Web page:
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Liberals attack new Australia Council

Deborah Stone

Hopes that the new Australia Council Board would achieve bipartisan support have been dashed by criticism from Senator Brandis.
Liberals attack new Australia Council
Hopes that the new Australia Council Board would achieve bipartisan support have been dashed by criticism from the Opposition arts spokesman Senator George Brandis.

Senator Brandis has gone on the attack criticising the newly announced Board of the reconstituted Australia Council as unrepresentative and singling out broadcaster Waleed Aly and filmmaker Khao Dao for personal attack,

In a media release today, Senator Brandis said the new Board did not have sufficient representation for the visual arts or literature nor for geographic spread.

'Two thirds of the members of the Board come from either Melbourne or Sydney. The growth states of Queensland and Western Australia, which are both the home of vibrant and rapidly-expanding arts communities, are limited to a single board member each. Regional Australia is barely represented – only one person lives (just) outside a capital city,' Senator Brandis said.


He said some individuals on the board were not really engaged with the arts. 'While some of the names announced yesterday are undoubtedly distinguished leaders of the arts community, such as Adrian Collette AO, the former CEO of Opera Australia; the claims of others to sit on the most important arts board in Australia are far from obvious.  Waleed Aly, for instance, is primarily known as a broadcaster and who was formerly a political scientist, not an arts practitioner or administrator.  Khao Do’s contribution to the arts has been through film – an artform catered for by Commonwealth agencies other than the Australia Council.'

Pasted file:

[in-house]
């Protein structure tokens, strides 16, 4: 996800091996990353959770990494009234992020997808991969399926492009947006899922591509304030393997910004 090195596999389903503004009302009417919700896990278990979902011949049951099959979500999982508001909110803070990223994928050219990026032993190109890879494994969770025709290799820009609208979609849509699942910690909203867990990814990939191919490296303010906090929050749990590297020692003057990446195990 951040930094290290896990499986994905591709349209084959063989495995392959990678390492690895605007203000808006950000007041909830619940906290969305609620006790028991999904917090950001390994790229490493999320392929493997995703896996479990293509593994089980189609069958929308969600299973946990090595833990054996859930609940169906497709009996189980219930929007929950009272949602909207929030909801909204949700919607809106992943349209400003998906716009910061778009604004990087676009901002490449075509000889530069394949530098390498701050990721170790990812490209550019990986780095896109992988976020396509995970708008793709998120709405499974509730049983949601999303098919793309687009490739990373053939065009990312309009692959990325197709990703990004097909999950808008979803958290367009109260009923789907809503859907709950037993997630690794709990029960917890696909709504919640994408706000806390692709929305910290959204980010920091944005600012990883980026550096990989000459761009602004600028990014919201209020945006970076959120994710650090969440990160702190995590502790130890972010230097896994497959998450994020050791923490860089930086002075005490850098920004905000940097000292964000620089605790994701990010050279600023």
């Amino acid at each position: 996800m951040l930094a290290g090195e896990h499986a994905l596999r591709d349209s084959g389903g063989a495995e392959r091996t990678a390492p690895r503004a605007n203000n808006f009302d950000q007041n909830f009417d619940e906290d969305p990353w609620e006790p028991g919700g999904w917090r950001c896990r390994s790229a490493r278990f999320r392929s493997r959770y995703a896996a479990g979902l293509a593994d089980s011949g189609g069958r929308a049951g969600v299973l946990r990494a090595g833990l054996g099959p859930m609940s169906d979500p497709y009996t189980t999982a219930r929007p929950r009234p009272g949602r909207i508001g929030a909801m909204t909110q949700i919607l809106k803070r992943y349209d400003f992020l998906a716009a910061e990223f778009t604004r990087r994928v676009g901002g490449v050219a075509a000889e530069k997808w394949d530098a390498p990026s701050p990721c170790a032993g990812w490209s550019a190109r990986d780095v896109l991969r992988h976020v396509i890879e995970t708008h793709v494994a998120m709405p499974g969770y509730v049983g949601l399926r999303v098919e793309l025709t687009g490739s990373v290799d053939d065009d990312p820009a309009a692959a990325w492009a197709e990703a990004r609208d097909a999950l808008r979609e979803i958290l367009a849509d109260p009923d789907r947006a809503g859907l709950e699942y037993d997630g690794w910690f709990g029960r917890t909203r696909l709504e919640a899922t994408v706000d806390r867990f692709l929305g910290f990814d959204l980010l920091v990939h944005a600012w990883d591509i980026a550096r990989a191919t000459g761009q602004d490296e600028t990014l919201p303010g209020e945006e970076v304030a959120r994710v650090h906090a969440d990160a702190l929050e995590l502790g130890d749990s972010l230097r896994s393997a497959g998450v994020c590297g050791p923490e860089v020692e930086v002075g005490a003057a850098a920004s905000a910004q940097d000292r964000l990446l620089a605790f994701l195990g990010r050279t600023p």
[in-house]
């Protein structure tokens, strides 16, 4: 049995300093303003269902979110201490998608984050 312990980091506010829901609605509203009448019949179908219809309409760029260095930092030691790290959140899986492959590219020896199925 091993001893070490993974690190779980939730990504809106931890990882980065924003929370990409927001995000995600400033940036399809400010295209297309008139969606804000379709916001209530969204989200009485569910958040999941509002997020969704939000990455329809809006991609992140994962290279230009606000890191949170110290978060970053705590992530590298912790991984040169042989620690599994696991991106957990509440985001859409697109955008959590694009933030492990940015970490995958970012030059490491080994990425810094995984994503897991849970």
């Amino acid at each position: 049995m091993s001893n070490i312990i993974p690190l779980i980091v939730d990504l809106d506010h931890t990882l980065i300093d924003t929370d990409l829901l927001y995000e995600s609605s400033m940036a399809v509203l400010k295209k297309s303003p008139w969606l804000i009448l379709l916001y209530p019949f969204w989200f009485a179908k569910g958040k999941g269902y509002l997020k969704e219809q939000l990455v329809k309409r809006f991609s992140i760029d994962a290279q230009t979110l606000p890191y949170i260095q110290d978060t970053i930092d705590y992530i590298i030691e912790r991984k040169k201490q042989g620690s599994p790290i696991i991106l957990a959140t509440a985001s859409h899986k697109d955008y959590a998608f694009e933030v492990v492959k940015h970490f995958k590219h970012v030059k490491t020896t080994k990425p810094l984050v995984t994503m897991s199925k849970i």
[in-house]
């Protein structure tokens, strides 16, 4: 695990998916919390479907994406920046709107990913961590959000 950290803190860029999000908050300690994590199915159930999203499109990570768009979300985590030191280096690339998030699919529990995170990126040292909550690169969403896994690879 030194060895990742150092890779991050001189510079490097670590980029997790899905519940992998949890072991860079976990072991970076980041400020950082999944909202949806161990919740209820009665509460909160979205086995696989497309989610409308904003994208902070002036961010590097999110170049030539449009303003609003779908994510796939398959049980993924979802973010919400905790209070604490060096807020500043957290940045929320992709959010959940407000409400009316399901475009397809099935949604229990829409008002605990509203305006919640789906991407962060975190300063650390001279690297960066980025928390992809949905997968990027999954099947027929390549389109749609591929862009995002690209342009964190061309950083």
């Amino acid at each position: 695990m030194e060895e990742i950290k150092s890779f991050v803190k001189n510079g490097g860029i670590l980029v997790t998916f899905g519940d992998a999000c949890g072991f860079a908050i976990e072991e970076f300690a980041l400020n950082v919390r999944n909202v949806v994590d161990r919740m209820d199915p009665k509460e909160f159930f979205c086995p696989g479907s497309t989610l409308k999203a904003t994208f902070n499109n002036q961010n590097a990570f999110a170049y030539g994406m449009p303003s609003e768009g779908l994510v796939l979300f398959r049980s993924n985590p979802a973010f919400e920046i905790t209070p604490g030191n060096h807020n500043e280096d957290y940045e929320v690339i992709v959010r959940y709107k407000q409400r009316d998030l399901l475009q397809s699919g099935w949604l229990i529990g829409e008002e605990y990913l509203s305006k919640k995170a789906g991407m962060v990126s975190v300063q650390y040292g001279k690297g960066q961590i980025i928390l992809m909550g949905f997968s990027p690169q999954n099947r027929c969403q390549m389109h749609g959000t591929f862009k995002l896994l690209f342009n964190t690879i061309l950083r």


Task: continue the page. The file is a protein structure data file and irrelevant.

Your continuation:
In the past the Minister appointed art form boards, which sent representatives to the Australia Council. Under the new structure, established with the passing of the Australia Council Act last week, the Minister appoints the Board which then appoints art form boards as it sees fit. The structure was changed to allow the Australia Council more flexibility, including the capacity to establish specialist boards in response to demand or to deal with changing  art forms.


But Senator Brandis criticised the new structure as well as the choice of board members.


'I have, from the outset, been sceptical of the Government’s decision to banish the chairs of the art form boards from the Council’s board. Yesterday’s announcement reinforces my concerns. The board seems to have been tailor-made to cater to the tastes and prejudices of a narrow group of people from the two largest capital cities, rather than representing the breadth and variety of Australia’s art forms, arts practitioners and audiences.'

ArtsHub is awaiting a response from Senator Brandis as to whether a Liberal Government would repeal the Australia Council Act and return to the old structure. We have also asked what other aspects of the Australia Council Act and/or Creative Australia would be repealed under a Liberal Government.

Senator Brandis acknowledged his attack was unusual, himself pointing out that the arts has 'never before suffered from partisan politics' but blamed the Minister for the Arts Tony Burke for lack of consultation with the Opposition.

The Minister's office, which earlier this week inherited the additional workload of Immigration in the Ministerial reshuffle,  has not yet responded to a request for comment.

About the author

Deborah Stone is Editor of ArtsHub.


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